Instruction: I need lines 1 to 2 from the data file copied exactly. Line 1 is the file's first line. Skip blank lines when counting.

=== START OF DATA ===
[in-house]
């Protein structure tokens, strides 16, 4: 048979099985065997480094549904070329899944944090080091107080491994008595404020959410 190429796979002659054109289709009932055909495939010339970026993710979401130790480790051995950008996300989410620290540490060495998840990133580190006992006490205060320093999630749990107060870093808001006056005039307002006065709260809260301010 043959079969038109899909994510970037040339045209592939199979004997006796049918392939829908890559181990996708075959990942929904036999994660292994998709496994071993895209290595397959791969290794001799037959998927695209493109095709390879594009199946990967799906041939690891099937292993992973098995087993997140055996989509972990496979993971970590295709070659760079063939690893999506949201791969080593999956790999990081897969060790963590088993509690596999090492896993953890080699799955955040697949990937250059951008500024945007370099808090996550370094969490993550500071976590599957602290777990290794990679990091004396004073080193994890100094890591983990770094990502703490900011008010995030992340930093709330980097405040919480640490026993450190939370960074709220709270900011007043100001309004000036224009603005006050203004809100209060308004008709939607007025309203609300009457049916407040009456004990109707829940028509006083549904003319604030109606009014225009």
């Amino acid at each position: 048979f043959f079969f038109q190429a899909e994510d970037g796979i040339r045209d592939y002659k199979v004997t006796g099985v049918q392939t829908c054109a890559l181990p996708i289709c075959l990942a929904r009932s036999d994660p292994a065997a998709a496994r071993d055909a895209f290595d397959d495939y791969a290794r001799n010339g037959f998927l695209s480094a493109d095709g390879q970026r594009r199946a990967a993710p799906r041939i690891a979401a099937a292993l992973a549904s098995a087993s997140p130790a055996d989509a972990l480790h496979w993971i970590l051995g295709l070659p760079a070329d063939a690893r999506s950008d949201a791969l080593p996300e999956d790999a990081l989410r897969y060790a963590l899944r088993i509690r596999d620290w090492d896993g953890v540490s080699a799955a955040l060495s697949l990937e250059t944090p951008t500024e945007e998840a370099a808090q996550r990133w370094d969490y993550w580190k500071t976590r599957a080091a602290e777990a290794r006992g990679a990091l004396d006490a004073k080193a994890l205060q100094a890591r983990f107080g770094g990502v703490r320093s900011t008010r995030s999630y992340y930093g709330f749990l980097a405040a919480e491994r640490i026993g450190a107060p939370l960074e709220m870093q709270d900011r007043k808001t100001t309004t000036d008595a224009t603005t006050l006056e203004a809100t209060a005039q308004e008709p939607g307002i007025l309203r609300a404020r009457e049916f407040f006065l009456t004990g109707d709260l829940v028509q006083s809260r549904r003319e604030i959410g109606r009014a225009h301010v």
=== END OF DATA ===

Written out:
[in-house]
């Protein structure tokens, strides 16, 4: 048979099985065997480094549904070329899944944090080091107080491994008595404020959410 190429796979002659054109289709009932055909495939010339970026993710979401130790480790051995950008996300989410620290540490060495998840990133580190006992006490205060320093999630749990107060870093808001006056005039307002006065709260809260301010 043959079969038109899909994510970037040339045209592939199979004997006796049918392939829908890559181990996708075959990942929904036999994660292994998709496994071993895209290595397959791969290794001799037959998927695209493109095709390879594009199946990967799906041939690891099937292993992973098995087993997140055996989509972990496979993971970590295709070659760079063939690893999506949201791969080593999956790999990081897969060790963590088993509690596999090492896993953890080699799955955040697949990937250059951008500024945007370099808090996550370094969490993550500071976590599957602290777990290794990679990091004396004073080193994890100094890591983990770094990502703490900011008010995030992340930093709330980097405040919480640490026993450190939370960074709220709270900011007043100001309004000036224009603005006050203004809100209060308004008709939607007025309203609300009457049916407040009456004990109707829940028509006083549904003319604030109606009014225009």